Richard LeSar is no stranger to the Department of Materials Science and Engineering or to the role as department chair. His past experience opened the door to a short-term opportunity to lead the department as interim chair until the next full-time chair is hired. The former chair, Kristen Constant, resigned to become the interim vice president and chief information officer for the university. For this reason, LeSar has quickly brushed off the dust on his department chair skills.
LeSar has been a full professor in the materials science and engineering department for eleven years. From 2006-2012, he held the title of department chair. Before coming to Iowa State, LeSar was a researcher at Los Alamos National Laboratory in Los Alamos, New Mexico for 25 years. In 1975, he earned a B.S. in chemistry from the University of Michigan, and in 1977 and 1981, respectively, he earned an A.M. in physics and a Ph.D. in chemical physics from Harvard University.
LeSar is an active professional in research and academics. In 2014, he became a Fellow of the American Association for the Advancement of Science (AAAS) and a Fellow of the American Physical Society (APS). He received the MSE Excellence in Teaching Award in 2012 and was the Lynn Gleason Professor of Interdisciplinary Engineering from 2011-2016.
LeSar has been an integral member of the MSE faculty and has led the department and college in a variety of research areas. His work centers on the use of computational modeling to study materials.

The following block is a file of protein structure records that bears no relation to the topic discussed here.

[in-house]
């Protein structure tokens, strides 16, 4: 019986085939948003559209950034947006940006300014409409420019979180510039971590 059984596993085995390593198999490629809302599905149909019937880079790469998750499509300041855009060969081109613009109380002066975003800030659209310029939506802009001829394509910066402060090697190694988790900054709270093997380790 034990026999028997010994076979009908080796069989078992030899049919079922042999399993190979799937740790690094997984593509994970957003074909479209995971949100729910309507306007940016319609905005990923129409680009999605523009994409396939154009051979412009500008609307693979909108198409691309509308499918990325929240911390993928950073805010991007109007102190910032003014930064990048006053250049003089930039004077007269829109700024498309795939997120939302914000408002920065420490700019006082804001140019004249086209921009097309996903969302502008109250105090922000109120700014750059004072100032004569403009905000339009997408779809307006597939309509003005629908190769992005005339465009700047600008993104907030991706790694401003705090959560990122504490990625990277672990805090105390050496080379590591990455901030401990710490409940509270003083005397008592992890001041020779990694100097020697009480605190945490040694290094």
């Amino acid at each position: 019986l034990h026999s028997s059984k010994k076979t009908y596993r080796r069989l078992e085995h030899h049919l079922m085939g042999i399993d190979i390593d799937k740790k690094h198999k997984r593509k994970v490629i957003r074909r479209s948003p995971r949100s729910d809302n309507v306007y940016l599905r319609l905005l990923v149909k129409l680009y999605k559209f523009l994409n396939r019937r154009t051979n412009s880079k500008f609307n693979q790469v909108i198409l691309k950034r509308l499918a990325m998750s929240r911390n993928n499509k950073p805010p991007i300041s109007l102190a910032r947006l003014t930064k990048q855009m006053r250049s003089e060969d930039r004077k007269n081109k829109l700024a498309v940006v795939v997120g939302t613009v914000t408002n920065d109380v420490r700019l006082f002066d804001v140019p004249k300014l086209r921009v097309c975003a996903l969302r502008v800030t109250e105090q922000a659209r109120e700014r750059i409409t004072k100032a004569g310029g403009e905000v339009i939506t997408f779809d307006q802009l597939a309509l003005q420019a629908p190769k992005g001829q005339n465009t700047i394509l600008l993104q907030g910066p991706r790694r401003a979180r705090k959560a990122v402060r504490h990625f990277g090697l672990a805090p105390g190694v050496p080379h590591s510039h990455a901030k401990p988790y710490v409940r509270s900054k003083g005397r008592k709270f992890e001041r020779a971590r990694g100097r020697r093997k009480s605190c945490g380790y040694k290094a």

He said, “I have two main efforts on materials: one on studying the deformation of polycrystalline materials by modeling the defects that enable that deformation, called dislocations, and the other on predicting the distributions and orientation of grains of materials created by additive manufacturing. Along with a colleague in mechanical engineering, Professor Mark Bryden, I am also working on new ways to create simulations that link phenomena across the scales of length and time that govern materials behavior.”
With eleven years of experience and dedication to the Department of Materials Science and Engineering, LeSar has been given the opportunity to reflect on the nature of the department.
“The department has many highlights, from great faculty and staff to excellent students to state-of-the-art research. Looking towards the future, I think we have done an excellent job in hiring new faculty over the past few years. We have expanded our research portfolio considerably, with new efforts in biomaterials, nano materials, and soft matter. Our work on structural and magnetic materials has also undergone a change in capabilities with the addition of new faculty. I have very high expectations for the department’s future,” said LeSar.
As he leads MSE, he has a vision for where he hopes to guide the department while he is interim chair.
He said, “The department cannot stand still, but must keep moving forward. Thus, I plan to be very active. For example, Professor Constant started a number of initiatives for the department, including, for example, a complete relook at the undergraduate curriculum. So as not to lose momentum, I will fully support the continuation of those efforts. My goal is simple, which is to leave the best possible department for the new chair.”
When you cannot find LeSar in his office, classroom, laboratory, or in a meeting, he is probably traveling to the mountains and high desert in New Mexico, which he describes as the place where his heart still lies.
As the search for the next chair begins, LeSar will continue to passionately and genuinely guide the department towards a positive future of innovation, productivity, and efficiency.